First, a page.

Four - know when to start and finish your hike

Bad times to start a hike:
  • Right as your child is entering that cranky time of day and should be napping

  • In the heat of the day

  • When your child is hungry (bananas offer very quick energy for hiking if you want to have a picnic lunch on the trail and just need a pre-hike snack)

  • When Mom or Dad are in a bad mood, sick, or otherwise under the weather (let the parent who is less than cheerful stay home or relax in the grass by the car and maybe just do a shorter hike - it'll be worth it!)

I'd go as far as to say that if your child hasn't had his daily bathroom trip yet, you could be in trouble.  My son is learning to pee in the forest but there's no way he's squatting to do anything else!  And if he has to go to the bathroom, he gets understandably grumpy until it's come out and we've found a place to clean him up a bit.

As for knowing when to finish your hike - often the smartest thing you can do is recognize the hike is not going well, turn around and just go back to the car.  Stop for ice cream on the way home and try again another day.

This may have been a good spot to say goodbye to our friends, turn around, and head back

Our hike last weekend was a failure on so many levels.  We joined a group hike with no walking children even remotely close to my child's age and were quickly walking by ourselves.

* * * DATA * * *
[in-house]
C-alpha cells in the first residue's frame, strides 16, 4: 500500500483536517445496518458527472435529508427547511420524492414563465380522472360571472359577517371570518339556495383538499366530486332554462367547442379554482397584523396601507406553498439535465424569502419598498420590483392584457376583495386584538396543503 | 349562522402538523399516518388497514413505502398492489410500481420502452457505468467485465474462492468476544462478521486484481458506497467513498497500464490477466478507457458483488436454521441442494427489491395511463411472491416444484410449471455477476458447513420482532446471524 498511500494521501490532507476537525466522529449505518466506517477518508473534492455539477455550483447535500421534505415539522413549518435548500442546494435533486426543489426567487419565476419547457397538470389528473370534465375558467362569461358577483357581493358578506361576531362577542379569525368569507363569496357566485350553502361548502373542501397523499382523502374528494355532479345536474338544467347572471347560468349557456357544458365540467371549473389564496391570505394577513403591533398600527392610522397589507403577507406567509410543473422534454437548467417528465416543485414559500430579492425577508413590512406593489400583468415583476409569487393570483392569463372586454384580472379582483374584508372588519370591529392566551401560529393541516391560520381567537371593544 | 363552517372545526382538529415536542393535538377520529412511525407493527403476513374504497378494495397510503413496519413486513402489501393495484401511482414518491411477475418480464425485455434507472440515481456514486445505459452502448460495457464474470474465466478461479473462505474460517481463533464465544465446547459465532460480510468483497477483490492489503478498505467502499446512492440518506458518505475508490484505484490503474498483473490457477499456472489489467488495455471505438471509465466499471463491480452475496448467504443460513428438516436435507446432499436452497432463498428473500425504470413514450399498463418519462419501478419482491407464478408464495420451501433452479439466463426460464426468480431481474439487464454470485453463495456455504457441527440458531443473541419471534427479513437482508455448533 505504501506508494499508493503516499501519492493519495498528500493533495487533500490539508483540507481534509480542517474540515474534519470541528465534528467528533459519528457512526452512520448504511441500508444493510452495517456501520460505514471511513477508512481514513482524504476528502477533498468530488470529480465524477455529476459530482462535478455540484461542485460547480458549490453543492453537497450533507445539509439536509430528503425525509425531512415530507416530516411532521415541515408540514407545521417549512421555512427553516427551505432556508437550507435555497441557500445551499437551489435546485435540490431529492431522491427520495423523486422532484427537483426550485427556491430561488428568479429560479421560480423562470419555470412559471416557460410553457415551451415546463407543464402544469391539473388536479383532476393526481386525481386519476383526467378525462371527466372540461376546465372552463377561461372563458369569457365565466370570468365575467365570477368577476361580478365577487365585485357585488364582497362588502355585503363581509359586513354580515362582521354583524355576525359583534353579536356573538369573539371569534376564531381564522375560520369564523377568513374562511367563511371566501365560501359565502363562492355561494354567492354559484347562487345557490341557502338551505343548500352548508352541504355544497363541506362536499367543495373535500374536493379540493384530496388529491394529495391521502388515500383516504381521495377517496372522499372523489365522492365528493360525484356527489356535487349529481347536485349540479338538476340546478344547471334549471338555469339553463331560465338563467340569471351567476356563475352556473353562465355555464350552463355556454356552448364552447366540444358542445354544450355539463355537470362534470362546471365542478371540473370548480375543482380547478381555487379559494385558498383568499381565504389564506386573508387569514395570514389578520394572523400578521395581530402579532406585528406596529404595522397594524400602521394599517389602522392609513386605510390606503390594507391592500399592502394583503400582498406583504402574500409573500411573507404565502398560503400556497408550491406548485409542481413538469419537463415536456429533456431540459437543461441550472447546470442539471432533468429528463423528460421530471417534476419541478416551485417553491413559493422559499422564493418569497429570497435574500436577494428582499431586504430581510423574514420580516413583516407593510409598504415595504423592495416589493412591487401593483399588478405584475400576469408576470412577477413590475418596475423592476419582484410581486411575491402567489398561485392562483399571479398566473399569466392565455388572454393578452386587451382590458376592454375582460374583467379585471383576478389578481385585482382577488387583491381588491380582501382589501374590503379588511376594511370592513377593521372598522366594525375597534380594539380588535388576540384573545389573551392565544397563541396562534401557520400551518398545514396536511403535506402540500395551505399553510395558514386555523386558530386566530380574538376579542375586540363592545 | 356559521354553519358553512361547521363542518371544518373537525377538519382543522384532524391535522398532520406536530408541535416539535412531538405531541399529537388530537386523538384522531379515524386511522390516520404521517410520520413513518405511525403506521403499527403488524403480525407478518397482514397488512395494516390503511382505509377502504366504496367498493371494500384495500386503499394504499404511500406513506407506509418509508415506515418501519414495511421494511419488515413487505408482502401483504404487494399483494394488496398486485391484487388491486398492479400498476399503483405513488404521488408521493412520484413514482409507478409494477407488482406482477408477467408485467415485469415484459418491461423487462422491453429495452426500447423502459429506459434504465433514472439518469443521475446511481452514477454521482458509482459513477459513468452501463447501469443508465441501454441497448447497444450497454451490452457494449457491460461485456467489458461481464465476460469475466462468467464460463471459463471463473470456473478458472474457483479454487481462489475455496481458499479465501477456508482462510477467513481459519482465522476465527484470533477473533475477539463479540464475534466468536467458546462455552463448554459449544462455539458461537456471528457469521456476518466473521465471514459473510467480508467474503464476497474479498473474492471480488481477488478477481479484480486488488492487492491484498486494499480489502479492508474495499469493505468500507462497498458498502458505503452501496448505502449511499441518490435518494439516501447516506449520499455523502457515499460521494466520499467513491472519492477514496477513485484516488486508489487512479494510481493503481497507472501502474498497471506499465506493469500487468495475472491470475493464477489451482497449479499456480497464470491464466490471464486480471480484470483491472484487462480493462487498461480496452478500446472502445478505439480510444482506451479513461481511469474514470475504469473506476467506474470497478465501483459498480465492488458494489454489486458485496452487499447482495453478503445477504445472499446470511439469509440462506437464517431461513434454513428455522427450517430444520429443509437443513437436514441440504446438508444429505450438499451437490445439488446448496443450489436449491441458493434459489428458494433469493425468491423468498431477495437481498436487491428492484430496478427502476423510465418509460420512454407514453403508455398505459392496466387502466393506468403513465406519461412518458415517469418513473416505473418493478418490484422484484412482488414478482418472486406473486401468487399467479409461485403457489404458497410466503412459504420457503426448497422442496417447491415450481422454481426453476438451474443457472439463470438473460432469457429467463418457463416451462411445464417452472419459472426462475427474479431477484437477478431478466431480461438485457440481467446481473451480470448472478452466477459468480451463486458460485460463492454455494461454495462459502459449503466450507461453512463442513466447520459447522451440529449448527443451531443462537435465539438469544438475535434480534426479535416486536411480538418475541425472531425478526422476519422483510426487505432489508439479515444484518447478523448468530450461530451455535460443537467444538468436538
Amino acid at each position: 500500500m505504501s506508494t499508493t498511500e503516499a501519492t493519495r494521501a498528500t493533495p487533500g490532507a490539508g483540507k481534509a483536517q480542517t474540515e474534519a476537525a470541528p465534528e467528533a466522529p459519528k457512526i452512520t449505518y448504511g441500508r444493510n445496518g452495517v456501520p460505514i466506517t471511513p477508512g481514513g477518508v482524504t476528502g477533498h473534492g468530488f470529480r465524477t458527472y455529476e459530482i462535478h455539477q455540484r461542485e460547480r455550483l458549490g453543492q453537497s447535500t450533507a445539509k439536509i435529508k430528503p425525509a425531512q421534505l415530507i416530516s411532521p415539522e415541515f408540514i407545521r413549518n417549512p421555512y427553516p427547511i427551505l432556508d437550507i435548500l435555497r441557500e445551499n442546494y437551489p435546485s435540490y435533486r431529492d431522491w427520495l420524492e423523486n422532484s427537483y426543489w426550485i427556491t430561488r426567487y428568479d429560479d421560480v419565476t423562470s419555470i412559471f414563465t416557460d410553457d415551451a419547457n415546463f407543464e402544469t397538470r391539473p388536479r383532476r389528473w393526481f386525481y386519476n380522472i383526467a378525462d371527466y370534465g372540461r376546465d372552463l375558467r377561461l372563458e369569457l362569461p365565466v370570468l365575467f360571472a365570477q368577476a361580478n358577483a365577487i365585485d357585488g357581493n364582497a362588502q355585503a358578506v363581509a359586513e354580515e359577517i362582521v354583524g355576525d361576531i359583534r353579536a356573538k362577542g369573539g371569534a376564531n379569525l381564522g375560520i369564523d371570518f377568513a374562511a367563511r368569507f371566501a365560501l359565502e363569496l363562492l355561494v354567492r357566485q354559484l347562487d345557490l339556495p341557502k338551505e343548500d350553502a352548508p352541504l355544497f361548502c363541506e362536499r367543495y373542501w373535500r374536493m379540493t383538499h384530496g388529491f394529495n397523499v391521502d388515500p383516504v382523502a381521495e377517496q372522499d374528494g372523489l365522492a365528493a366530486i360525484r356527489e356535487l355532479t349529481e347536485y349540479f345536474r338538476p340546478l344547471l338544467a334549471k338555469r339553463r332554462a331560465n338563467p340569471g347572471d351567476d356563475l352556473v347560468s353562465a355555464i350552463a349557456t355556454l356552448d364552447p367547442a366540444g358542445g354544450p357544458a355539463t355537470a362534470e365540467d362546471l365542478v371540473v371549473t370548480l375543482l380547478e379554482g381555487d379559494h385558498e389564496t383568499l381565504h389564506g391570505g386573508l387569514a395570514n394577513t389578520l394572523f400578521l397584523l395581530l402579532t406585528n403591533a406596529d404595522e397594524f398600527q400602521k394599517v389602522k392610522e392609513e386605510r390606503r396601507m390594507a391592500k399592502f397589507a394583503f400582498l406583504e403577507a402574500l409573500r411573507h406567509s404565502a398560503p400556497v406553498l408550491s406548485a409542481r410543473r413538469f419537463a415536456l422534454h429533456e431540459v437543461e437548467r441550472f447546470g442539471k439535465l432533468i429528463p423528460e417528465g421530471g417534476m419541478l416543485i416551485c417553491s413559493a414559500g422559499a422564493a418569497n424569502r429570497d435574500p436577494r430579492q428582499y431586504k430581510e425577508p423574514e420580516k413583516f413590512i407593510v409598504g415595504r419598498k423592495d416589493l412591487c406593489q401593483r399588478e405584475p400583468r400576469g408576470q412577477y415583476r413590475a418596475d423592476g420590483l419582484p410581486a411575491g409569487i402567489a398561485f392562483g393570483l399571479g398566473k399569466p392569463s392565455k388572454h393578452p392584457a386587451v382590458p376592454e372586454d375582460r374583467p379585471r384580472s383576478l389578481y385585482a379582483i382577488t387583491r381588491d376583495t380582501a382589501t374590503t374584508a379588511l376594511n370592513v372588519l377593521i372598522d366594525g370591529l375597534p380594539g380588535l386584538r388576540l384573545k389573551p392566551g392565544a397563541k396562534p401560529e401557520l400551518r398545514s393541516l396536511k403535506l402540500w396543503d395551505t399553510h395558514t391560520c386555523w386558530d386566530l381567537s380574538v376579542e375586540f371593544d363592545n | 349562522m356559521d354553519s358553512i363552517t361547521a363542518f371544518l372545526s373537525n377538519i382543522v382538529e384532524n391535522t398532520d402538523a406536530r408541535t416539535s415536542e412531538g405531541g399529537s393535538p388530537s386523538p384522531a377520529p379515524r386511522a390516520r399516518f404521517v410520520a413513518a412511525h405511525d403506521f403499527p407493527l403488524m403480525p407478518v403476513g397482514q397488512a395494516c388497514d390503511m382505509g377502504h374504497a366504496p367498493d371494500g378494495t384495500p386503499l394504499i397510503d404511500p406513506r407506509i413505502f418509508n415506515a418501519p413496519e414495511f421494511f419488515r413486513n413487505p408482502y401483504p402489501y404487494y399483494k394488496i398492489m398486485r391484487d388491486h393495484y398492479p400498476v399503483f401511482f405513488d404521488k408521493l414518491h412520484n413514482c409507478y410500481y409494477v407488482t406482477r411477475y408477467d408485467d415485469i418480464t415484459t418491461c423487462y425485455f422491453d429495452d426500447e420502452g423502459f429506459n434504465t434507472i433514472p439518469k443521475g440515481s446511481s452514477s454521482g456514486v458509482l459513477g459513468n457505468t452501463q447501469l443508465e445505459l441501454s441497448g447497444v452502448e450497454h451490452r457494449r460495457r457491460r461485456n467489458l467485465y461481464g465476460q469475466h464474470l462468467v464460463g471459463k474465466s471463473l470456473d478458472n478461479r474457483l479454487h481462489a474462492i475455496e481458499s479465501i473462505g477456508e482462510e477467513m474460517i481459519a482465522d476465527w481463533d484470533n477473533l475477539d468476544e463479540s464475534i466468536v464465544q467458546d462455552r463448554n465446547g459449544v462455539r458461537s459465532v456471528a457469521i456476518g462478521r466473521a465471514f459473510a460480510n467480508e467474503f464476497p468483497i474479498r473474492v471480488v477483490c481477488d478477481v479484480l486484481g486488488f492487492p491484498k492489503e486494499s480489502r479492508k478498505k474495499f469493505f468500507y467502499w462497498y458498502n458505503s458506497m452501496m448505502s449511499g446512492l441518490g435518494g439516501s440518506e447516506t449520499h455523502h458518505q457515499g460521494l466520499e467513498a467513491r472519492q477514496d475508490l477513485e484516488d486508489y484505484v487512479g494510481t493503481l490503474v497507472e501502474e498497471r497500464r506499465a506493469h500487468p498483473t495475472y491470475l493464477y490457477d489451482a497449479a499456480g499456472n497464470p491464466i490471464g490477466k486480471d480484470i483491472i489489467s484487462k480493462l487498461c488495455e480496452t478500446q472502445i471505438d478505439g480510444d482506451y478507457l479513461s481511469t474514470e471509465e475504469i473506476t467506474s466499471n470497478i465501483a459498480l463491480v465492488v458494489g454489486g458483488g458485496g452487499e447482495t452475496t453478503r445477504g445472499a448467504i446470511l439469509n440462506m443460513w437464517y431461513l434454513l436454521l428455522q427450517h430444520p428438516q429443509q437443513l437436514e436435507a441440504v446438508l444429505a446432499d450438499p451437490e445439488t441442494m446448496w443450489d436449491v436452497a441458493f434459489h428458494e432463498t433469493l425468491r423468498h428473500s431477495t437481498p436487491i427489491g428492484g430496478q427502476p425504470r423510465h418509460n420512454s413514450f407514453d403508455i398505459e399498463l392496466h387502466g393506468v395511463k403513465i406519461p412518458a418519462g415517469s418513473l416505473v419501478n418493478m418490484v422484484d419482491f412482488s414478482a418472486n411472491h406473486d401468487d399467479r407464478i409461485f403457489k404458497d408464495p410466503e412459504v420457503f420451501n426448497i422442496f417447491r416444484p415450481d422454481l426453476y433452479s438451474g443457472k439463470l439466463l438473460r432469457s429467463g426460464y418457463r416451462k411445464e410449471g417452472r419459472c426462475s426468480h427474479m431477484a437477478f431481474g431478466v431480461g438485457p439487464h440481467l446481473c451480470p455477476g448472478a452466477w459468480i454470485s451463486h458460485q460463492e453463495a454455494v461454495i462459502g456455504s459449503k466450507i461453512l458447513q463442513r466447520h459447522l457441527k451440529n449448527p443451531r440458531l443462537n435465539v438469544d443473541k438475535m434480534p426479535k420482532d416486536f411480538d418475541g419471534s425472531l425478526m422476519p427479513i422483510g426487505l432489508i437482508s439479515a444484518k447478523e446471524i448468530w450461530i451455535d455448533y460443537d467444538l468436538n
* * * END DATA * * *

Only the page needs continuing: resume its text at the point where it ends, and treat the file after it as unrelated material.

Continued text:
We chose a trail with no interesting features other than one pretty viewpoint which meant more to us than our son.  There was no free playtime allotted on our walk, and we started right after lunch.  This meant that our son had a full belly but was cranky and tired.  He hadn't slept on the way out to the mountains and really just needed a nap. 

To further complicate things, Dad was feeling slightly under the weather and wasn't exactly in the mood to deal with multiple tantrums on the trail, screaming, wailing and general whining.  Then again, is anybody ever in the mood to deal with that?  I know I wasn't!

Lesson learned - follow my guidelines above and hopefully next time we go out, we'll look a little more like an experienced outdoor family and less like a family out on their first-ever day hike. 

I'd love to hear about your misadventures.  What have you learned on the trail about keeping children happy?